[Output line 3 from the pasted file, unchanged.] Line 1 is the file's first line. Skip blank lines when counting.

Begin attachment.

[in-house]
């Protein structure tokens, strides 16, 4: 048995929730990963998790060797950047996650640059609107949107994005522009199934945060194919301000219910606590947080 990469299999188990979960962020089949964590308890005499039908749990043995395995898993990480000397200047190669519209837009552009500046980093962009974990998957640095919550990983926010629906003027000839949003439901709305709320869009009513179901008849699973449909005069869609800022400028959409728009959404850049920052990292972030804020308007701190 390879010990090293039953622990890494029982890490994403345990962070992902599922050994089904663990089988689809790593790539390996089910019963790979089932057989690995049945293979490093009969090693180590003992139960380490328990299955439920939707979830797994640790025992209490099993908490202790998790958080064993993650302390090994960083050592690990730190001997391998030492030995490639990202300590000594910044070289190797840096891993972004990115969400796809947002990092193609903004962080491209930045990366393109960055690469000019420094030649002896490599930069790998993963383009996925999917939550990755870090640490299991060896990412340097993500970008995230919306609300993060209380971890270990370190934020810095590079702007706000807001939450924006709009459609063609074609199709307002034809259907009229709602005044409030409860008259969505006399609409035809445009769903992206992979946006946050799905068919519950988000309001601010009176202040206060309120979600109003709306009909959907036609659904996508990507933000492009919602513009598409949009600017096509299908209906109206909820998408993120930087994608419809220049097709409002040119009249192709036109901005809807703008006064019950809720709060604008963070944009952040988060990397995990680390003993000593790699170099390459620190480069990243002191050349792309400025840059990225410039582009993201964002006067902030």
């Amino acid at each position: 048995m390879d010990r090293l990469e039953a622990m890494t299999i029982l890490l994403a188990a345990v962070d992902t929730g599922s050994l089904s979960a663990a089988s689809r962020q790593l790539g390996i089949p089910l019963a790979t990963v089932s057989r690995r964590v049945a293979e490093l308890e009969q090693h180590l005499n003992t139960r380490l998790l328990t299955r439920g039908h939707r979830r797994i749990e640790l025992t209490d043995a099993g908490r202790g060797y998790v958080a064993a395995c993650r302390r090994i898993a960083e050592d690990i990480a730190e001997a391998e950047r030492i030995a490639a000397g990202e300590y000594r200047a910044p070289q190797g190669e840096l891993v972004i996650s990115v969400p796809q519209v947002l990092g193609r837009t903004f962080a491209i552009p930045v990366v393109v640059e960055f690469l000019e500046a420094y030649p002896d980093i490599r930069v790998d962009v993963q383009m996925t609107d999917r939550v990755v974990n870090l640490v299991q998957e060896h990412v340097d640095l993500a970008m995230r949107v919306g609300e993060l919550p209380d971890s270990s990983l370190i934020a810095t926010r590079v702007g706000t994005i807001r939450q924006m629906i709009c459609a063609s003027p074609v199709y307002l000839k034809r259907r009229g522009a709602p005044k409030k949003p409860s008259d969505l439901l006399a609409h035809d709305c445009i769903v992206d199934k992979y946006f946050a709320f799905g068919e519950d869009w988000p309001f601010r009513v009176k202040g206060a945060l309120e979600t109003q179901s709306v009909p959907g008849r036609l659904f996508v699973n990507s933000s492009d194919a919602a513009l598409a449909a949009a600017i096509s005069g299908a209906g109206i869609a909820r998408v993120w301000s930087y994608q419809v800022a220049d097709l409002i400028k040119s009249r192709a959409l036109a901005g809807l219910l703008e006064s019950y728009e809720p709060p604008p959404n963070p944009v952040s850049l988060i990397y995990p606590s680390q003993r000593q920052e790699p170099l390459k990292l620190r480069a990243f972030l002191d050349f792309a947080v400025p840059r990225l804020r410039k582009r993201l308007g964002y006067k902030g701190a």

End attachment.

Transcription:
């Amino acid at each position: 048995m390879d010990r090293l990469e039953a622990m890494t299999i029982l890490l994403a188990a345990v962070d992902t929730g599922s050994l089904s979960a663990a089988s689809r962020q790593l790539g390996i089949p089910l019963a790979t990963v089932s057989r690995r964590v049945a293979e490093l308890e009969q090693h180590l005499n003992t139960r380490l998790l328990t299955r439920g039908h939707r979830r797994i749990e640790l025992t209490d043995a099993g908490r202790g060797y998790v958080a064993a395995c993650r302390r090994i898993a960083e050592d690990i990480a730190e001997a391998e950047r030492i030995a490639a000397g990202e300590y000594r200047a910044p070289q190797g190669e840096l891993v972004i996650s990115v969400p796809q519209v947002l990092g193609r837009t903004f962080a491209i552009p930045v990366v393109v640059e960055f690469l000019e500046a420094y030649p002896d980093i490599r930069v790998d962009v993963q383009m996925t609107d999917r939550v990755v974990n870090l640490v299991q998957e060896h990412v340097d640095l993500a970008m995230r949107v919306g609300e993060l919550p209380d971890s270990s990983l370190i934020a810095t926010r590079v702007g706000t994005i807001r939450q924006m629906i709009c459609a063609s003027p074609v199709y307002l000839k034809r259907r009229g522009a709602p005044k409030k949003p409860s008259d969505l439901l006399a609409h035809d709305c445009i769903v992206d199934k992979y946006f946050a709320f799905g068919e519950d869009w988000p309001f601010r009513v009176k202040g206060a945060l309120e979600t109003q179901s709306v009909p959907g008849r036609l659904f996508v699973n990507s933000s492009d194919a919602a513009l598409a449909a949009a600017i096509s005069g299908a209906g109206i869609a909820r998408v993120w301000s930087y994608q419809v800022a220049d097709l409002i400028k040119s009249r192709a959409l036109a901005g809807l219910l703008e006064s019950y728009e809720p709060p604008p959404n963070p944009v952040s850049l988060i990397y995990p606590s680390q003993r000593q920052e790699p170099l390459k990292l620190r480069a990243f972030l002191d050349f792309a947080v400025p840059r990225l804020r410039k582009r993201l308007g964002y006067k902030g701190a």